Introduction

 

by Charles Dickens

I was chatting up Gladstone the other day when the subject of Alstrand’s work came up.  

“Ahh”, he said, “there is a writer!  Truly a good one”.   I, frankly, was offended. To say that Dennis Alstrand is a good writer is to say that Jesus Christ was a good speaker.   Yes, he was a good speaker, but he was so much more than that to so many people.   And, by the same token, Alstrand is much more than just a person who knows how to put words together.   He is an inspiration to all of us in the industry.   He is a reminder that we can all use a little warmth along with the truth in our novels.   I responded to Gladstone by telling him that I was glad he is not a writer and is, indeed, little more than a humble critic of other people’s works.  

Indeed, I’ve done some good work.    One would be hard pressed to argue against the sales and popularity of A Tale of Two Cities.   Equally, some have been so good-hearted as to say that David Copperfield has changed their lives.  But, I am here to tell you that my work, all of it, stands shamelessly revealed as horse-manure next to any one of the works of Dennis Alstrand.  I would gladly trade ten Nicholas Nicklebys for one Samantha Meyers (to be found in Alstrand's delightful tale about the "Special Olympics").   Read, dear friend, and cherish each word.  And count yourself lucky that you have found the opportunity to read Warmheart’s Tales.   And, now that it is 1870, I must go take my life before I find the urge to write another one of my shameful piles of crap.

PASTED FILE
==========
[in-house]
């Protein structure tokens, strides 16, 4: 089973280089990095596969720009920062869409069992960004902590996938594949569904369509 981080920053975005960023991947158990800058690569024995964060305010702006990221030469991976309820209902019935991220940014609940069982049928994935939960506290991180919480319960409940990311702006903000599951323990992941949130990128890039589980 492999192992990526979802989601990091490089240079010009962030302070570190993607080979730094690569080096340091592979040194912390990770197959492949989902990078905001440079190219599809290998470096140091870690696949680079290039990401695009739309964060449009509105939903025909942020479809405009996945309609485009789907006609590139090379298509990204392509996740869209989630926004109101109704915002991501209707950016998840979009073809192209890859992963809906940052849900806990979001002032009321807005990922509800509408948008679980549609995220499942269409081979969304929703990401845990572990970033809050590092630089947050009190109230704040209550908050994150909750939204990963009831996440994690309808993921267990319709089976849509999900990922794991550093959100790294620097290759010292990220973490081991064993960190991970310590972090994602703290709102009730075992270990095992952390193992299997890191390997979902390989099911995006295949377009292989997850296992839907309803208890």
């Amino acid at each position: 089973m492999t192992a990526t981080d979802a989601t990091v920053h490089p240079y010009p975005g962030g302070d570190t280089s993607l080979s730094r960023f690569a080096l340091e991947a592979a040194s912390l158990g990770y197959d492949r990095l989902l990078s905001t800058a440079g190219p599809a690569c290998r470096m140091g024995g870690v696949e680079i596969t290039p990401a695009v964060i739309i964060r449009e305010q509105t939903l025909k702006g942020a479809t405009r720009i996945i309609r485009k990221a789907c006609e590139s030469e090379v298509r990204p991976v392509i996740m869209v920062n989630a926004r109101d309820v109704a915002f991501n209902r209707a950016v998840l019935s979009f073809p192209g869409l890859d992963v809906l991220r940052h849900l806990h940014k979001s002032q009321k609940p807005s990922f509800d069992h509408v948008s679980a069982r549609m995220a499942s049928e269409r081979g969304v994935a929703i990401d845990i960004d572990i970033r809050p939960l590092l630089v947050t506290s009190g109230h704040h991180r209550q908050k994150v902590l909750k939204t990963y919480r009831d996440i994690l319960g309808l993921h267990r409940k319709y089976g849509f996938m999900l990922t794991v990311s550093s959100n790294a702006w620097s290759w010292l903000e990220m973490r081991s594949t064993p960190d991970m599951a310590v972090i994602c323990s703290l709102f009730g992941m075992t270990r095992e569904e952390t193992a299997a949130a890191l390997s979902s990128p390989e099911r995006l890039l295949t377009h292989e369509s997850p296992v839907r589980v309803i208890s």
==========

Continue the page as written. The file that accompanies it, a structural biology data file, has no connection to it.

Charles Dickens

London , England .   March, 1870

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